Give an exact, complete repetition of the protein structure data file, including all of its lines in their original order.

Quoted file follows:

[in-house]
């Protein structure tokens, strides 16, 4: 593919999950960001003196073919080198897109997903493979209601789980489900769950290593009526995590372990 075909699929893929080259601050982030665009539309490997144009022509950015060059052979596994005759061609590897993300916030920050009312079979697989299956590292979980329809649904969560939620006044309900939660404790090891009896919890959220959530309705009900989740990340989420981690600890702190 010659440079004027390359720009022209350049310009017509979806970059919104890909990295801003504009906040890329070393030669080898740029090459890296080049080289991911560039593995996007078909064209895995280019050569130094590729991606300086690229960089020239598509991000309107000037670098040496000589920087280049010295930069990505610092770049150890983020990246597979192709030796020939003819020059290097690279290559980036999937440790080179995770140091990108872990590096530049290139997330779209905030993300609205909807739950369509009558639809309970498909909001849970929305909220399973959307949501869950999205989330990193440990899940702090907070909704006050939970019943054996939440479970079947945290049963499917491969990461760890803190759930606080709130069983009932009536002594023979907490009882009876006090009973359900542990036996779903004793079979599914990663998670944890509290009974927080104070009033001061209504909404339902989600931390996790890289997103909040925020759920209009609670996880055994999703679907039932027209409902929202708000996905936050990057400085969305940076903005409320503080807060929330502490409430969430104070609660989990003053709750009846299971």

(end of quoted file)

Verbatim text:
[in-house]
């Protein structure tokens, strides 16, 4: 593919999950960001003196073919080198897109997903493979209601789980489900769950290593009526995590372990 075909699929893929080259601050982030665009539309490997144009022509950015060059052979596994005759061609590897993300916030920050009312079979697989299956590292979980329809649904969560939620006044309900939660404790090891009896919890959220959530309705009900989740990340989420981690600890702190 010659440079004027390359720009022209350049310009017509979806970059919104890909990295801003504009906040890329070393030669080898740029090459890296080049080289991911560039593995996007078909064209895995280019050569130094590729991606300086690229960089020239598509991000309107000037670098040496000589920087280049010295930069990505610092770049150890983020990246597979192709030796020939003819020059290097690279290559980036999937440790080179995770140091990108872990590096530049290139997330779209905030993300609205909807739950369509009558639809309970498909909001849970929305909220399973959307949501869950999205989330990193440990899940702090907070909704006050939970019943054996939440479970079947945290049963499917491969990461760890803190759930606080709130069983009932009536002594023979907490009882009876006090009973359900542990036996779903004793079979599914990663998670944890509290009974927080104070009033001061209504909404339902989600931390996790890289997103909040925020759920209009609670996880055994999703679907039932027209409902929202708000996905936050990057400085969305940076903005409320503080807060929330502490409430969430104070609660989990003053709750009846299971």